The European Union’s controversial “fuel quality directive” requires a 6% reduction in the greenhouse gas intensity of vehicle fuels by 2020. Intensity levels are calculated based on the entire life cycle of the fuel, meaning emissions from the extraction, processing and distribution of the product are included in the final number.

Under the EU formula, oil sands “natural bitumen feedstock” is assigned a greenhouse gas value 22% higher than conventional crude oils. Oliver — who will be making the federal government’s case in Paris, Brussels, and London this week — said that figure is arbitrary and unscientific.

“We have no problem at all — in fact, we support — a policy that has as its objective the reduction of greenhouse gas emissions from the use of hydrocarbons for transportation. However, we think it has to be fair and effective, and the directive as it is currently drafted is fundamentally flawed,” Oliver told the Calgary Herald on Sunday.

The European Council — the EU body that represents individual countries — was originally set to vote on the directive in June 2012. But after intense lobbying by Canada as well as the European oil industry, it delayed the decision to conduct an impact assessment first.

A decision is now expected sometime this year, possibly as late as fall.

While Canada does not currently export oil to Europe, Oliver said he’s afraid of the message that will be sent if Europe’s leaders essentially declare oil sands product to be “dirty” oil.

“What we don’t want is to see our oil stigmatized and potentially hurt our other markets,” he said. “What we don’t want is to somehow see our oil labelled in a negative way.”

Oliver said Canada is being unfairly targeted in part because it is transparent about its greenhouse gas emissions. He said some other oil-producing nations that don’t have strong regulatory and oversight systems are simply assigned an “average” value under the EU formula.

He also said the EU formula appears to go easy on countries that are major oil suppliers for Europe by allowing all types of crude oil — including heavy crudes that Oliver said have similar emissions to oil sands crudes — to be bundled into one “conventional crude” category.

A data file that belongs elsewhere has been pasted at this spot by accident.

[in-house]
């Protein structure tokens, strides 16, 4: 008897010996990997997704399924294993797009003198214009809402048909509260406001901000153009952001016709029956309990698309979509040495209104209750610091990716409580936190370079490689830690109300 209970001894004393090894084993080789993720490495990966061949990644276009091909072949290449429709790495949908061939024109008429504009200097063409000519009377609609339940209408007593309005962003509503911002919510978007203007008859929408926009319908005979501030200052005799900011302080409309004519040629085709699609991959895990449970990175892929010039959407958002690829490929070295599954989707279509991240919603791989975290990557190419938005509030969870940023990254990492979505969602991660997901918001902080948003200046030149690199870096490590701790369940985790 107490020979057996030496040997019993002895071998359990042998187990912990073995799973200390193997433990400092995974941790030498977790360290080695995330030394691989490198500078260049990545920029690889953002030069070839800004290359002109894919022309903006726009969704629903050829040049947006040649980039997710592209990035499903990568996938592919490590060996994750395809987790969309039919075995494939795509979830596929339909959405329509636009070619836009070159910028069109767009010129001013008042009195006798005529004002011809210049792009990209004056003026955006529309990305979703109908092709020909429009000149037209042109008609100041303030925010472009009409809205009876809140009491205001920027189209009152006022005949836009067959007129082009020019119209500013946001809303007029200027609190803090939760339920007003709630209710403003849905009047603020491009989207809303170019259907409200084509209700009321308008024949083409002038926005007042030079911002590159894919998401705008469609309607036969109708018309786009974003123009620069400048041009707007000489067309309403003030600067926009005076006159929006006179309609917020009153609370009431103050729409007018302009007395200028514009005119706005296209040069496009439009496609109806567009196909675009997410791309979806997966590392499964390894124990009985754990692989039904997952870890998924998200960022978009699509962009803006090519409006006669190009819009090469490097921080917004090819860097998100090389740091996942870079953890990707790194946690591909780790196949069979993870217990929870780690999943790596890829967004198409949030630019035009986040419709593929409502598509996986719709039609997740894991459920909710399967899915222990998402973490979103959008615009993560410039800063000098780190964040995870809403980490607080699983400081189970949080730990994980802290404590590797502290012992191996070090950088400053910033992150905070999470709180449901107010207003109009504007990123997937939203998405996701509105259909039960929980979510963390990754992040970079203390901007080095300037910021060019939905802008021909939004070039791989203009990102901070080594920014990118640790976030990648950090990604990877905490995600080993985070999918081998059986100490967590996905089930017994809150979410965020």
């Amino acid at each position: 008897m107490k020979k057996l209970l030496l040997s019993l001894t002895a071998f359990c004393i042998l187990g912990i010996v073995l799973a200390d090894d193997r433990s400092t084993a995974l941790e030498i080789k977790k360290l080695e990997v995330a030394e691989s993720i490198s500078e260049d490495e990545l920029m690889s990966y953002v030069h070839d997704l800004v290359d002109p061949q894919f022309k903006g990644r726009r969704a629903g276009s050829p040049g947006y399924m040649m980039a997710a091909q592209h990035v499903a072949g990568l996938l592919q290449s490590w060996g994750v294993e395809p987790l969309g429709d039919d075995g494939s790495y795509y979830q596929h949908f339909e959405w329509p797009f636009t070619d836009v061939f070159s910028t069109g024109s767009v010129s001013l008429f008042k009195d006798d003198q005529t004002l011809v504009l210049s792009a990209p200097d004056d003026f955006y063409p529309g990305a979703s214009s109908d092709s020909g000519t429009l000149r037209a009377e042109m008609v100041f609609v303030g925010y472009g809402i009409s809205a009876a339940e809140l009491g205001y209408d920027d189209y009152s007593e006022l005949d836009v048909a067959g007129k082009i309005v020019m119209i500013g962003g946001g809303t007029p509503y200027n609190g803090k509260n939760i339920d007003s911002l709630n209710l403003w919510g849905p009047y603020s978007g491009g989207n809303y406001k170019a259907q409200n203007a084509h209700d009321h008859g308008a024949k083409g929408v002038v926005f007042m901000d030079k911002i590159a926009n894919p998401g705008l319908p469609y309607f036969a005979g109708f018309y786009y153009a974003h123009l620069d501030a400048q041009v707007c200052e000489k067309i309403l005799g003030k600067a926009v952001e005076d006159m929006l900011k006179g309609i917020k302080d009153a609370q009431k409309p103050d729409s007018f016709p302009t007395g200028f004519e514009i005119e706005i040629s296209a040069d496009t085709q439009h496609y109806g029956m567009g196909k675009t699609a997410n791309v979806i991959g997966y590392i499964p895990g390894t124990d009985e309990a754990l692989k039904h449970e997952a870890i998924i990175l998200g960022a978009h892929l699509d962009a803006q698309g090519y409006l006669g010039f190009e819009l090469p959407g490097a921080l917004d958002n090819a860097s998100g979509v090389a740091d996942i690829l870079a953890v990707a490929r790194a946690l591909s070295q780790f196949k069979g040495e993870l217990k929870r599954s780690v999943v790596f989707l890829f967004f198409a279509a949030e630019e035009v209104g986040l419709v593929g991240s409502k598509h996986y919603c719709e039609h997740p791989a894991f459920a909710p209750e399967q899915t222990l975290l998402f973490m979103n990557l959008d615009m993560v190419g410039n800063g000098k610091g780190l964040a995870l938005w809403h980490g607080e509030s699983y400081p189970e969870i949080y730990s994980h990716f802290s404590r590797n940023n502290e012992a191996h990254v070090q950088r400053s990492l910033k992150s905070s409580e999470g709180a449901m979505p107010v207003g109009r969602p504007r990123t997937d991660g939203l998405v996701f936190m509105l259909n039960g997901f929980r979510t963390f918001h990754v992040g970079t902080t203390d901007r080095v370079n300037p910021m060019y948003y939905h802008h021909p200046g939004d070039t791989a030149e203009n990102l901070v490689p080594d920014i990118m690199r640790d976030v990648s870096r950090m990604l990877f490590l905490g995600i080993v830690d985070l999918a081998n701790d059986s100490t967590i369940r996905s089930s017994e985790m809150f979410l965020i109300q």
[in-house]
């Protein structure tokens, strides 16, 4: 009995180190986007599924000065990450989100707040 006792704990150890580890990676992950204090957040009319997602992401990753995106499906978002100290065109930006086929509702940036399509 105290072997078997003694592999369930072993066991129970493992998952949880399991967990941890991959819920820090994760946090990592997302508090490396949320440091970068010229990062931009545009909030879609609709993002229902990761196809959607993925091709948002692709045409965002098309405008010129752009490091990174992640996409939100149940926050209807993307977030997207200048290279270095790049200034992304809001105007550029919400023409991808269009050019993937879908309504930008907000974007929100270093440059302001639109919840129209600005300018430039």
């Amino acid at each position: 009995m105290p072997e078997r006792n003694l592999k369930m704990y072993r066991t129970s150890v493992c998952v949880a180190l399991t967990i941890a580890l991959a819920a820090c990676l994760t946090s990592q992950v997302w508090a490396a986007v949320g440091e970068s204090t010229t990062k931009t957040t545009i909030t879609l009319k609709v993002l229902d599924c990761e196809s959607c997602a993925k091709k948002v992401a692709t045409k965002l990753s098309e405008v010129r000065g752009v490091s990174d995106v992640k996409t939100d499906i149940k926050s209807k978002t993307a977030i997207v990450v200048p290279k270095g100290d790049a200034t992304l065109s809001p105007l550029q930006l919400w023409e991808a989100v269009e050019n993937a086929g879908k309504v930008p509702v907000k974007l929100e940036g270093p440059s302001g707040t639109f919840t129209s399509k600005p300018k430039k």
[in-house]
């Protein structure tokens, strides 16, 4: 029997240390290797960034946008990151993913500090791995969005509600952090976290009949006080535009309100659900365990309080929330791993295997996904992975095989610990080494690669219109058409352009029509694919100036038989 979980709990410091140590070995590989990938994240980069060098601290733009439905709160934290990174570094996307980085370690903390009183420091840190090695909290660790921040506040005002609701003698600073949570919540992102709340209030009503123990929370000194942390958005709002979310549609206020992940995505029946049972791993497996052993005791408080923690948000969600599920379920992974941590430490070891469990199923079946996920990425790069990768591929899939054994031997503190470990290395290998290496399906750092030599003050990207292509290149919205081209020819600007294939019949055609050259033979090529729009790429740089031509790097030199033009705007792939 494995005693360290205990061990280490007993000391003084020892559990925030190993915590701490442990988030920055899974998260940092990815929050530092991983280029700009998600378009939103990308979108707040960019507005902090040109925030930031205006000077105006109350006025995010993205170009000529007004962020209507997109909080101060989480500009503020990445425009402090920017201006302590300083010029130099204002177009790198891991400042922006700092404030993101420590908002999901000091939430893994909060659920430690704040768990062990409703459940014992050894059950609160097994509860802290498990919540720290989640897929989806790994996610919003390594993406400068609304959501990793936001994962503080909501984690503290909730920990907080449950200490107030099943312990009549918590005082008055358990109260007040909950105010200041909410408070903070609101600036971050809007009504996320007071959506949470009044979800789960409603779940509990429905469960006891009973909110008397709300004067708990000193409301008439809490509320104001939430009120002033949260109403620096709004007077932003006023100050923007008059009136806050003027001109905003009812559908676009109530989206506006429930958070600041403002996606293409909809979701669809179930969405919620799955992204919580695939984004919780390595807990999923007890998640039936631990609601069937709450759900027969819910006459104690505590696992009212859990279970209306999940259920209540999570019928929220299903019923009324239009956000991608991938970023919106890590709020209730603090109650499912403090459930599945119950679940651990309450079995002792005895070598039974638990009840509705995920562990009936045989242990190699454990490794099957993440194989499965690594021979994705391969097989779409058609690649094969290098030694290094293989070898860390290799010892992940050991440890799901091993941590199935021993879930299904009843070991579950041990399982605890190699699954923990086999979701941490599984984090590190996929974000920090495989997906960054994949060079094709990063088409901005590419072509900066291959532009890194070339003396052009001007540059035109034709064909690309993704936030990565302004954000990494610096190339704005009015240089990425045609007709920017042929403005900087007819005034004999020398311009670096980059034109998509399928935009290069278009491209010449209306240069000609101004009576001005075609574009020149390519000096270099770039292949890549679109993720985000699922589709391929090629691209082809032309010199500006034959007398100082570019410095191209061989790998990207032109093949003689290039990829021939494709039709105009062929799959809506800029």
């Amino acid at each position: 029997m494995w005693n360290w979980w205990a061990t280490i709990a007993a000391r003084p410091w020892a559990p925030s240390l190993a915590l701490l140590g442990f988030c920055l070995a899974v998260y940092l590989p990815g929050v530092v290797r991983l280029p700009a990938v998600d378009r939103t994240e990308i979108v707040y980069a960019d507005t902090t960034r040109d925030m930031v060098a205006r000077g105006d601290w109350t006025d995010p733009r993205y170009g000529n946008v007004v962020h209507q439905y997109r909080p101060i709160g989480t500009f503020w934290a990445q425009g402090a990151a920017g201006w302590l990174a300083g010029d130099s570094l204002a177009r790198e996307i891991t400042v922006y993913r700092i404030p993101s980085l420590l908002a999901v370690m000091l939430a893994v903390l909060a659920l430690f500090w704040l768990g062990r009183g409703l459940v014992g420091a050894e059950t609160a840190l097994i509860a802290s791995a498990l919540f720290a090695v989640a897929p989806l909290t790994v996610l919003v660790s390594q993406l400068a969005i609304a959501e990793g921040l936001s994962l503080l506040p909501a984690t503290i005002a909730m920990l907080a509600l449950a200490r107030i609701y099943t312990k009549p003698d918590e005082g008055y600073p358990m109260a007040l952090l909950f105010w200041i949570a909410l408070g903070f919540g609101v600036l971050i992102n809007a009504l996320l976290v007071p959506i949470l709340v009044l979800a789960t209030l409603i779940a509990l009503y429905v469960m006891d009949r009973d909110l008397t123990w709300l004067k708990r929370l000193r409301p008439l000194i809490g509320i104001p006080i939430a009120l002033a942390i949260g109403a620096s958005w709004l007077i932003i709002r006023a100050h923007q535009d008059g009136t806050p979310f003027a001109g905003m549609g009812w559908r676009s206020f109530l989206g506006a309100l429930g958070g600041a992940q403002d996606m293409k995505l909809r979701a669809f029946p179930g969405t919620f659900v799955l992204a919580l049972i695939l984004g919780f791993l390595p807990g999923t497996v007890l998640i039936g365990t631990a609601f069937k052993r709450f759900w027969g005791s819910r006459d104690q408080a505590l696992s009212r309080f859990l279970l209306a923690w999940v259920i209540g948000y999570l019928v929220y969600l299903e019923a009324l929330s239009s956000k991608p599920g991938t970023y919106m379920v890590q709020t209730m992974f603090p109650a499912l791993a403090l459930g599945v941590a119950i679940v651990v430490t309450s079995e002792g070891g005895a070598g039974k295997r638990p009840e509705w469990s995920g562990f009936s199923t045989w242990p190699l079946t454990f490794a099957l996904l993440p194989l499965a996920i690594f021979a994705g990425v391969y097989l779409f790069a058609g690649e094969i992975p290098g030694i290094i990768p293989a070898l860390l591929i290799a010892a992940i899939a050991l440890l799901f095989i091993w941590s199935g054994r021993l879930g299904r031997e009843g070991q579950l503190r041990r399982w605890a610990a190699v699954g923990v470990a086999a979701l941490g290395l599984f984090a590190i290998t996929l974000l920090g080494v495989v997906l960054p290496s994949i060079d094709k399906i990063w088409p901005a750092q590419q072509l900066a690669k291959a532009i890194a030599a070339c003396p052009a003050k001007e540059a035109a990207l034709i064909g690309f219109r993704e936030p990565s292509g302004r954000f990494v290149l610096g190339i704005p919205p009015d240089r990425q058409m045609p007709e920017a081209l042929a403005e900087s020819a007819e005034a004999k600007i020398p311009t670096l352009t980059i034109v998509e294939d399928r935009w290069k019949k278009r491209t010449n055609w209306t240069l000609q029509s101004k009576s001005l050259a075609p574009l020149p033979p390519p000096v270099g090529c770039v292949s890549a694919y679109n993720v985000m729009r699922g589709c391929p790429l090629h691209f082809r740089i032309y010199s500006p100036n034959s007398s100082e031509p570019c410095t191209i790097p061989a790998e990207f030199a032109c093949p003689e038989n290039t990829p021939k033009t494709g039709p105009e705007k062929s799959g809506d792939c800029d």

But while Oliver hopes his trip will convince European business and government leaders of the legislation’s flaws, environmental think-tank the Pembina Institute said the fuel quality directive’s science is correct.

A Pembina Institute paper on the topic published last year states that on average, oil sands production produce significantly higher emissions than conventional crude oils.

“The life cycle GHG emissions intensity of oil sands ranges from around 12 to 40% higher than the average intensity of conventional fuels used by Europeans,” the paper’s authors write. “Given this clear distinction, the treatment of ‘natural bitumen’ as a separate feedstock is well justified.”

The Alberta government has also taken up the fight in defence of the oil sands. Alberta’s International and Intergovernmental Relations Minister Cal Dallas and Environment Minister Diana McQueen were in Europe at the end of January to talk about the issue, and Alberta’s U.K. trade office manager will be in Brussels this week to get an update on the EU fuel quality directive.

“Every opportunity we get we’re certainly articulating an Alberta perspective and why we see compelling reasons that the fuel quality directive requires modification to properly position an issue that on principle we support — around lowering the carbon footprint and the like,” Dallas said. “It’s just the fact that it positions itself to unfairly treat oil sands product or bitumen. We’ve had some good conversations in Europe and we continue to do that.”